I'll also be keeping an ear open on this end, hoping to hear about the technical details of the measurement differences between SiteMeter and blog stats -- from andy's posting above, I infer that he already knows the difference.

  13. @ouroboros
    We have also had staff from sitemeter chime in here on the forum too so I'd say that you have covered all possible bases. ;)

  14. My sitemeter stats show me number of visits AND number of page views. I have it set to ignore my visits. I also have the paid version - I wanted to be able to see more than the last one hundred visits to my blog, with the paid you can see up to 4000 visits plus where they are located, and the ISP plus a lot of other useful information. Because of the inability to use javascript on the WP platform, I can't see referrers in SM, but I can in the WP stats. I generally find SM more accurate in recording the number of visits and page views, but my thinking is we are not comparing apples with apples so the it isn't the same basis of comparison. I use them in combination - but for entirely different things.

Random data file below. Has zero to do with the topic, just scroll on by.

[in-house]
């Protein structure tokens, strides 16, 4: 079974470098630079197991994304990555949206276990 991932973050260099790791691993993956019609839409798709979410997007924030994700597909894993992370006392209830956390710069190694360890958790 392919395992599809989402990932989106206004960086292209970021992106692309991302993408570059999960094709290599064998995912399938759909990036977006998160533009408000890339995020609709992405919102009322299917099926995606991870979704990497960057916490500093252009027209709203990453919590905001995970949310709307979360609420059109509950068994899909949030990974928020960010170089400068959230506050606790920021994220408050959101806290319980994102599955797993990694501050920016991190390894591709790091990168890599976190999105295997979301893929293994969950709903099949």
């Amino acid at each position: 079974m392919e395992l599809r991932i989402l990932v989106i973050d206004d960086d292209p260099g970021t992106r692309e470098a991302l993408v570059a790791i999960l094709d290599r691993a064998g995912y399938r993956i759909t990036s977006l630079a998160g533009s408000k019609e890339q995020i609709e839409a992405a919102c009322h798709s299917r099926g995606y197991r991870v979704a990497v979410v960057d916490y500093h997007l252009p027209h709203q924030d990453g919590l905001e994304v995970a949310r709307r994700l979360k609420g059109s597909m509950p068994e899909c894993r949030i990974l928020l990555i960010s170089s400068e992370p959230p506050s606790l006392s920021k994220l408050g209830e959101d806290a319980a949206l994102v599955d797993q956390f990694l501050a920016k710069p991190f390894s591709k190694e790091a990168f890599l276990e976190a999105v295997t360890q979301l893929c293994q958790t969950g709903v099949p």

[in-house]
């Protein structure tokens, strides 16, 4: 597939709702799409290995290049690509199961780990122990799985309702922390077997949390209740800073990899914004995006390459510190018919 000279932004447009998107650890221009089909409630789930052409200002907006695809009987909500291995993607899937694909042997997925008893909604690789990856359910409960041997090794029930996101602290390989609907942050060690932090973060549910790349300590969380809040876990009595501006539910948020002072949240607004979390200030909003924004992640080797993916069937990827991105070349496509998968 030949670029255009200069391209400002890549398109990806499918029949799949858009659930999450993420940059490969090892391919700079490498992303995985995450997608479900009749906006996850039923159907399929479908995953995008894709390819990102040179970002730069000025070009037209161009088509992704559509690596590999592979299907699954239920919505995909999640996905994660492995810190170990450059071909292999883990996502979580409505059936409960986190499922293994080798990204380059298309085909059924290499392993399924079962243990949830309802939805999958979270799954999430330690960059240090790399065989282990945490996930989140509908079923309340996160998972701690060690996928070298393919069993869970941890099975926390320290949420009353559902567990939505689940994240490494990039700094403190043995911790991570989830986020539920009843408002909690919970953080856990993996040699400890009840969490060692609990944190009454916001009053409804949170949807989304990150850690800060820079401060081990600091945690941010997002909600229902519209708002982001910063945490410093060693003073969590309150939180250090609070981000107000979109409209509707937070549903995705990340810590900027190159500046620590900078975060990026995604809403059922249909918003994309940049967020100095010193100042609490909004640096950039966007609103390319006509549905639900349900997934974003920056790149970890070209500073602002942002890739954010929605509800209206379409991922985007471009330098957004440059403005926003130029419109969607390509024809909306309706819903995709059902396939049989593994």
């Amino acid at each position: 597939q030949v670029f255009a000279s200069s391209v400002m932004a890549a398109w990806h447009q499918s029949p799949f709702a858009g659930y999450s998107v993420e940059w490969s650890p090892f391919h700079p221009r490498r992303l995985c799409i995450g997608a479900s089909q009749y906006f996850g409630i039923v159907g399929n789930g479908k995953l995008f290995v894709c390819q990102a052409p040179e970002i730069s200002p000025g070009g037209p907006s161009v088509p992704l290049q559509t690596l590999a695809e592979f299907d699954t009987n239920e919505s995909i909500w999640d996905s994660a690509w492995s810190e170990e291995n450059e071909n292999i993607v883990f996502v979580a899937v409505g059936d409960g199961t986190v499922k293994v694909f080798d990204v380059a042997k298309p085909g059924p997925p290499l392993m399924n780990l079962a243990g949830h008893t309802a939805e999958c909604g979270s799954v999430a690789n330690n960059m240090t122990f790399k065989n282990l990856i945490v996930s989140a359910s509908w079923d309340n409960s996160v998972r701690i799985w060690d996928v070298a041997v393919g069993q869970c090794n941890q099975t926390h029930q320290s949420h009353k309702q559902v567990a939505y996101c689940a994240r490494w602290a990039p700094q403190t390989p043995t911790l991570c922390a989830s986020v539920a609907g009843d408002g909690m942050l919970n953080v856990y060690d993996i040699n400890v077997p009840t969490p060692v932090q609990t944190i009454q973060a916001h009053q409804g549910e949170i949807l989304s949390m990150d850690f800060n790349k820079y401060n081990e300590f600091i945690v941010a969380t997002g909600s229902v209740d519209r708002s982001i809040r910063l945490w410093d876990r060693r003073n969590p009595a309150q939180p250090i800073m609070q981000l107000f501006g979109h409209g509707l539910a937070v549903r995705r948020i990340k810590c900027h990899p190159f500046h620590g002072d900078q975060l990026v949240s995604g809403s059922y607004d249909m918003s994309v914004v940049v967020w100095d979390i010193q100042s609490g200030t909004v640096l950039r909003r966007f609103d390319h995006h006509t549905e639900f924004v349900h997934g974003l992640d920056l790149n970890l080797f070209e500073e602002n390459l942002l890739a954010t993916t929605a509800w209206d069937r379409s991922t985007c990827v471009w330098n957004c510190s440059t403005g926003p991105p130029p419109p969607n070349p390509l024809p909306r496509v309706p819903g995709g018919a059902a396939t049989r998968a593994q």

15. Sitemeter will not record a page view if the visitor has been to any other page containing sitemeter code unless the page is refreshed. Sometimes even then it will not record the page view.

    You can test this by visiting a page which has sitemeter on it, then visiting a page of a completely different site which has sitemeter and open stats.

    Go to the second site's sitemeter stats and look for your visit in the reports. IT will not be there. Then go back and hit Ctrl Refresh (or equivalent) and review the stats again. You page will should then be recorded.